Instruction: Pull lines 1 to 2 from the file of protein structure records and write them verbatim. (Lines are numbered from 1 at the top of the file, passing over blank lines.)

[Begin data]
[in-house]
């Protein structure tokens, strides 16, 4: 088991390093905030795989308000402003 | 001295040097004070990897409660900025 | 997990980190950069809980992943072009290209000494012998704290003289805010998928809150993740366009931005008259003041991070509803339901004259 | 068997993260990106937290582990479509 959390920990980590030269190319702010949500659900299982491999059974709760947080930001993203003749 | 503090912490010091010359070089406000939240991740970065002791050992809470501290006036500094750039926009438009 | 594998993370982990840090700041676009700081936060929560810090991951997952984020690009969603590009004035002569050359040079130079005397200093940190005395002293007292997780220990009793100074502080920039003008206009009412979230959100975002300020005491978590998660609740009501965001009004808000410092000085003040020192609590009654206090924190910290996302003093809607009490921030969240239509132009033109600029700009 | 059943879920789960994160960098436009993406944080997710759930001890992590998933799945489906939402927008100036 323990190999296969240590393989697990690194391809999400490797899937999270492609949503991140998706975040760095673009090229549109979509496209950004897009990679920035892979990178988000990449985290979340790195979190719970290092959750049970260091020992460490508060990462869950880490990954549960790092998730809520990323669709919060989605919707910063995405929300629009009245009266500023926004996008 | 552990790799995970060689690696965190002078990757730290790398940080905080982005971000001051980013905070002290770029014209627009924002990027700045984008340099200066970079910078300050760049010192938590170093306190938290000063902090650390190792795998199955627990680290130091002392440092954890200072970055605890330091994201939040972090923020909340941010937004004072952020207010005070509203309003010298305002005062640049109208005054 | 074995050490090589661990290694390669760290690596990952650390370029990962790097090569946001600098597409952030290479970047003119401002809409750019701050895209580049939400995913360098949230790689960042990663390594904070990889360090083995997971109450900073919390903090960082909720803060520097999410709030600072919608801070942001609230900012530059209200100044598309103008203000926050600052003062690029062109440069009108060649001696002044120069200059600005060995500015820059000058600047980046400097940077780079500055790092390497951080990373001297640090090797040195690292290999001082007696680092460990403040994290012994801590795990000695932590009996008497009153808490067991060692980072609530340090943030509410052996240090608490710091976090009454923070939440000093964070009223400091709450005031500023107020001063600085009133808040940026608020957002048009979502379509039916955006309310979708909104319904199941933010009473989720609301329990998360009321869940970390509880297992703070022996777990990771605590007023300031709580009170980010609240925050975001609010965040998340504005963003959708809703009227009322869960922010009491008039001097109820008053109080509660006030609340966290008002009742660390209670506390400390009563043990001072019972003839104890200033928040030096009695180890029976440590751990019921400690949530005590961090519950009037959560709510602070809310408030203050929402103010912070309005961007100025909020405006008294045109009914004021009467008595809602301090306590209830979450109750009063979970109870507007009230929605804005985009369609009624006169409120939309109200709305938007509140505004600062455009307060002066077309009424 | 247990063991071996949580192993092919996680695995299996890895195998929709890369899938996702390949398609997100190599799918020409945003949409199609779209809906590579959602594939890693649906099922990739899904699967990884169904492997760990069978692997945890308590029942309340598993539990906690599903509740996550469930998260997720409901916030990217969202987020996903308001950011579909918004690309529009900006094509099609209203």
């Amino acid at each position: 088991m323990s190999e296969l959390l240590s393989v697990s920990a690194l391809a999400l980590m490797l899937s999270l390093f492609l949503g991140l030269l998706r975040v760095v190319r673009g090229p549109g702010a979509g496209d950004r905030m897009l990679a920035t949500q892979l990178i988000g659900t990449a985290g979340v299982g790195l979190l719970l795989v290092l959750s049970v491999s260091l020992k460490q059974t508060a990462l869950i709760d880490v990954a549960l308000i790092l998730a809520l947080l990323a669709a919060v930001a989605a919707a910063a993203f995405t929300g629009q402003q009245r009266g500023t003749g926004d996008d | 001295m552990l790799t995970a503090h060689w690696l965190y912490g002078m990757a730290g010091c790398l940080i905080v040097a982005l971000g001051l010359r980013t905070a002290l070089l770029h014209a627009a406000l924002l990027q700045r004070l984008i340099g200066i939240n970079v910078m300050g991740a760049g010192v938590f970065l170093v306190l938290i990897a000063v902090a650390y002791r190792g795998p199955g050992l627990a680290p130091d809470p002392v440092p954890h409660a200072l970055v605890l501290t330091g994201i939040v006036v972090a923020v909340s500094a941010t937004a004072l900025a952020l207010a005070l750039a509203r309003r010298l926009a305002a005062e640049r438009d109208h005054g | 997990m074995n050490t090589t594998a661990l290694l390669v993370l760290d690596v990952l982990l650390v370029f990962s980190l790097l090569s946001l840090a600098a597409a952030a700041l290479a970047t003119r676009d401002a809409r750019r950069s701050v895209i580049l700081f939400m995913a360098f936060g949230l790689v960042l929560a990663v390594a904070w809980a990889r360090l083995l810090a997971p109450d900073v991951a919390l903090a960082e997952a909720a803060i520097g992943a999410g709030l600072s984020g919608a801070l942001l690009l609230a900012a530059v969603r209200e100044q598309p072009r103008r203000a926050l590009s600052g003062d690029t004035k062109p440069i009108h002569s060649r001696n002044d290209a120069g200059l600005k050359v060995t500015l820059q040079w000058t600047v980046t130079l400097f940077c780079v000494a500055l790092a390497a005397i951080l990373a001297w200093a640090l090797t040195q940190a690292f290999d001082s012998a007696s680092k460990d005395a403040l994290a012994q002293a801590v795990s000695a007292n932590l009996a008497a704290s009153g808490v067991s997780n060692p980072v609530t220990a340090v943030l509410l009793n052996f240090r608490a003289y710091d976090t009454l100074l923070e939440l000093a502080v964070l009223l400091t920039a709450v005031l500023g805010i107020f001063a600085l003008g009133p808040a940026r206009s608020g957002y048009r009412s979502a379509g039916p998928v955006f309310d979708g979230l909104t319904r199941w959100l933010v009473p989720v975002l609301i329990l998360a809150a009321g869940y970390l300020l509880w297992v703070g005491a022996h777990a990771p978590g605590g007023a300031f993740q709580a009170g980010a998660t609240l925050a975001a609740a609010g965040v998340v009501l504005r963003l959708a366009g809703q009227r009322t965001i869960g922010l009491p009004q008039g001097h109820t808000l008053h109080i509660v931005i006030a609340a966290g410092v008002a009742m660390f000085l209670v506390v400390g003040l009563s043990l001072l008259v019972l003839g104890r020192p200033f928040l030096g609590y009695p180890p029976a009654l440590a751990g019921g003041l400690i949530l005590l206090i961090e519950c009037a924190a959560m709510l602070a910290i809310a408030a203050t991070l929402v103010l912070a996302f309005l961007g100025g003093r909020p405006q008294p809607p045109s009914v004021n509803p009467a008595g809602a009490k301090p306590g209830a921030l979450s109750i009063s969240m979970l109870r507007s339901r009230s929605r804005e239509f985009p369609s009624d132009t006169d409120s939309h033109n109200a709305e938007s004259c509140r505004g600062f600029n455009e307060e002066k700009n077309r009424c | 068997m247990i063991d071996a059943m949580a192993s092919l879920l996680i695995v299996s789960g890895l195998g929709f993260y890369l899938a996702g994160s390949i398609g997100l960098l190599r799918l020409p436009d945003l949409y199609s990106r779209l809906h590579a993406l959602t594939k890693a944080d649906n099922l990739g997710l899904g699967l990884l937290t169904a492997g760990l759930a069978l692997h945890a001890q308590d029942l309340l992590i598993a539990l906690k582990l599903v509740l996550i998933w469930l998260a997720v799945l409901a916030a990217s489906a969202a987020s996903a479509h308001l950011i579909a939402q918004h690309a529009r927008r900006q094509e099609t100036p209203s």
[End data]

[in-house]
């Protein structure tokens, strides 16, 4: 088991390093905030795989308000402003 | 001295040097004070990897409660900025 | 997990980190950069809980992943072009290209000494012998704290003289805010998928809150993740366009931005008259003041991070509803339901004259 | 068997993260990106937290582990479509 959390920990980590030269190319702010949500659900299982491999059974709760947080930001993203003749 | 503090912490010091010359070089406000939240991740970065002791050992809470501290006036500094750039926009438009 | 594998993370982990840090700041676009700081936060929560810090991951997952984020690009969603590009004035002569050359040079130079005397200093940190005395002293007292997780220990009793100074502080920039003008206009009412979230959100975002300020005491978590998660609740009501965001009004808000410092000085003040020192609590009654206090924190910290996302003093809607009490921030969240239509132009033109600029700009 | 059943879920789960994160960098436009993406944080997710759930001890992590998933799945489906939402927008100036 323990190999296969240590393989697990690194391809999400490797899937999270492609949503991140998706975040760095673009090229549109979509496209950004897009990679920035892979990178988000990449985290979340790195979190719970290092959750049970260091020992460490508060990462869950880490990954549960790092998730809520990323669709919060989605919707910063995405929300629009009245009266500023926004996008 | 552990790799995970060689690696965190002078990757730290790398940080905080982005971000001051980013905070002290770029014209627009924002990027700045984008340099200066970079910078300050760049010192938590170093306190938290000063902090650390190792795998199955627990680290130091002392440092954890200072970055605890330091994201939040972090923020909340941010937004004072952020207010005070509203309003010298305002005062640049109208005054 | 074995050490090589661990290694390669760290690596990952650390370029990962790097090569946001600098597409952030290479970047003119401002809409750019701050895209580049939400995913360098949230790689960042990663390594904070990889360090083995997971109450900073919390903090960082909720803060520097999410709030600072919608801070942001609230900012530059209200100044598309103008203000926050600052003062690029062109440069009108060649001696002044120069200059600005060995500015820059000058600047980046400097940077780079500055790092390497951080990373001297640090090797040195690292290999001082007696680092460990403040994290012994801590795990000695932590009996008497009153808490067991060692980072609530340090943030509410052996240090608490710091976090009454923070939440000093964070009223400091709450005031500023107020001063600085009133808040940026608020957002048009979502379509039916955006309310979708909104319904199941933010009473989720609301329990998360009321869940970390509880297992703070022996777990990771605590007023300031709580009170980010609240925050975001609010965040998340504005963003959708809703009227009322869960922010009491008039001097109820008053109080509660006030609340966290008002009742660390209670506390400390009563043990001072019972003839104890200033928040030096009695180890029976440590751990019921400690949530005590961090519950009037959560709510602070809310408030203050929402103010912070309005961007100025909020405006008294045109009914004021009467008595809602301090306590209830979450109750009063979970109870507007009230929605804005985009369609009624006169409120939309109200709305938007509140505004600062455009307060002066077309009424 | 247990063991071996949580192993092919996680695995299996890895195998929709890369899938996702390949398609997100190599799918020409945003949409199609779209809906590579959602594939890693649906099922990739899904699967990884169904492997760990069978692997945890308590029942309340598993539990906690599903509740996550469930998260997720409901916030990217969202987020996903308001950011579909918004690309529009900006094509099609209203």